Christine sat at her dresser in her slip, scrubbing her face with a wet cloth. She set it in the basin and looked in her mirror. Her cheeks and forehead were red from the scrubbing. Next she grabbed her brush and pulled it through her hair, watching the curls bounce back into their natural spirals. She gathered two sections on the sides and tied them behind her head with a red ribbon. Using her bush she fluffed the shorter hair around her ears into place.
With the red fading into pink she grabbed the poof and dabbed it in the powder it sat in. She patted it all over her face, making her skin look more like porcelain. She tuned with a start when the door creaked open. Lottie entered with a soft face.
"My dear," she whispered, "I am sorry about earlier. I did not mean to be so cross. I was afraid you had gone into the woods. "
Christine lowered her head. "I understand mother. I know how dangerous you know it is and how important my engagement to Raoul is to the family."
With a sigh Lottie opened the box containing the new dress. "I just want to make sure you are happy and provided for."
Christine stood at the foot of her bed, grasping the bedpost with one had, holding the unlaced corset with the other. "I know. I know."
Her mother began lacing her up, pulling very tightly on the laces. Christine gasped as the air was crushed out of her. She closed her eyes doing her best to keep her ribcage out as much as possible to keep it from being too tight, but still breathing. She recalled the first time her mother had strapped her inside and Christine hadn't made it to the carriage before passing out.
"You must suffer to be beautiful," her mother had said. "These are the highest fashion in France."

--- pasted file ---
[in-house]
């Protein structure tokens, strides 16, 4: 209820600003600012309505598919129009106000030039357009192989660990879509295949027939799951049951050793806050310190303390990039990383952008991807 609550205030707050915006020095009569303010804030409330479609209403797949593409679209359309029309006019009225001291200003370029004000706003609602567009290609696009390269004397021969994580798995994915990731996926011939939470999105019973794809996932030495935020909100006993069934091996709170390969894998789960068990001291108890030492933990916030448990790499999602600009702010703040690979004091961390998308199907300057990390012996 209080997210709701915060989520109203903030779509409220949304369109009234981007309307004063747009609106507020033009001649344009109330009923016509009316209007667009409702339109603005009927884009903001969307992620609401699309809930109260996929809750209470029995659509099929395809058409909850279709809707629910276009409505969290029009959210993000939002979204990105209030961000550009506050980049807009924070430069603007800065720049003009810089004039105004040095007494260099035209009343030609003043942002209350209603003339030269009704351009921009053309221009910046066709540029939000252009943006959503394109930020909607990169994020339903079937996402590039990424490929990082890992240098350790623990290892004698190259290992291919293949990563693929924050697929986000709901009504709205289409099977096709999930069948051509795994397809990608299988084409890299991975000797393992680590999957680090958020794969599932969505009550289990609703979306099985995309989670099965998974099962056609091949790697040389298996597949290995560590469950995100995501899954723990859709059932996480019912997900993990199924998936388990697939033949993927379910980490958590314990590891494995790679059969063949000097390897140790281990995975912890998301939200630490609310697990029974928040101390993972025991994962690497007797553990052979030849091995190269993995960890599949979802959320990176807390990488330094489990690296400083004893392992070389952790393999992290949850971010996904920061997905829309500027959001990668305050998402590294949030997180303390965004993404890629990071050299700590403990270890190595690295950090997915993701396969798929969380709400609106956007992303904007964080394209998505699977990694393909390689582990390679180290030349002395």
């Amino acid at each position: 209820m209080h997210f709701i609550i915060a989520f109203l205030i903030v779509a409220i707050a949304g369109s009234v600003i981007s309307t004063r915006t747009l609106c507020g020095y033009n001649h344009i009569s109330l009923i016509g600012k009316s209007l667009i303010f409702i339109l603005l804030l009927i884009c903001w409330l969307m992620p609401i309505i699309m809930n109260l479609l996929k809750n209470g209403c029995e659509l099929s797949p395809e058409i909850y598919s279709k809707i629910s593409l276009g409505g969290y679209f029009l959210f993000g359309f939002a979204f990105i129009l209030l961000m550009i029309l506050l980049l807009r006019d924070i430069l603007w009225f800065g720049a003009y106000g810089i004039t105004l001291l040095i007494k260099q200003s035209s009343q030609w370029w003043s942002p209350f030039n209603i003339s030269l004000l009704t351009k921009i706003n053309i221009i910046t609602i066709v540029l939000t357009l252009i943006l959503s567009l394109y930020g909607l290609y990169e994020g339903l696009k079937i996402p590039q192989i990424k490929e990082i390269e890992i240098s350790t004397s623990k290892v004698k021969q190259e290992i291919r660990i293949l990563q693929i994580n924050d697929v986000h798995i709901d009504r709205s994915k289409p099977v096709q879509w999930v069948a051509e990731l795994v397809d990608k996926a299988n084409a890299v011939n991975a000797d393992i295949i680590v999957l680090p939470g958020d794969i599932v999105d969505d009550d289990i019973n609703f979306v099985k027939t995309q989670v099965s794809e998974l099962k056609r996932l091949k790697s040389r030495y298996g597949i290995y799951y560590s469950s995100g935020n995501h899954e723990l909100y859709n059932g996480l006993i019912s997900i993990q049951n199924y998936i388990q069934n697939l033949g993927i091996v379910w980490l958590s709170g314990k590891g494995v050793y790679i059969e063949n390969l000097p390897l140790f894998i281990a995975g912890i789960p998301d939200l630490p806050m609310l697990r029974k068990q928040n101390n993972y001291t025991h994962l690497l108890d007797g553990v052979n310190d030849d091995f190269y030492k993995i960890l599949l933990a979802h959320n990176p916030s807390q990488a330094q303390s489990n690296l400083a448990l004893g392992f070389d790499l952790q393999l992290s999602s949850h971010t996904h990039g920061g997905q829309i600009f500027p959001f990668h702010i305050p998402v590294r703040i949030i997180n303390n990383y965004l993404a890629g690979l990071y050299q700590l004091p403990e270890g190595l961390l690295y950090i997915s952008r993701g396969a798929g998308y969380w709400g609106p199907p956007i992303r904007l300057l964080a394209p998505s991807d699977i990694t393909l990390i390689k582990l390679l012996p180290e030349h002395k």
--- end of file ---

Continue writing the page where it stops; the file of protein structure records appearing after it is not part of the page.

"The French are crazy," Christine had muttered under her breath.
She had picked up the ribcage trick from her voice teacher, who was appalled by the 'fashionable' contraption. He had given her some breathing exercises to make her stronger and control her breathing.
Her mother pulled the dress over her head and began tying the dress up. It's soft pink made her look even more pale, with simple lace across the neckline and cascading from her sleeves that started at her elbows.
"There," Lottie said, stepping back. "You look perfect. He will be so pleased."
The young man looked out the window of the carriage, not paying attention to the drone of his older bother, Philippe.
"Raoul." Raouls head snapped towards his brother. "Have you been listening?"
"Not really," Raoul admitted. "I was day dreaming about Christine."
Philippe smiled. "I thought so. But I was talking about her. You are a very lucky man. At twenty and you have the most beautiful girl in this part of the state." He shook his head and chuckled. "Many man would give his right arm for what you are getting now. Not everyone has such a grand arraignment."
Raoul sighed. "I know. I am very pleased. I was glad when her parents accepted your offer."
Philippe studied his younger bother. Light brown hair was neatly parted to the side, his face clean-shaven and his grey eyes held wisdom beyond their twenty years. Since their parents death Philippe had taken over the estate and the care of his younger brother, but Raoul had seem much in his short lifetime. "Don't worry Raoul, I will be here for you and your soon to be wife."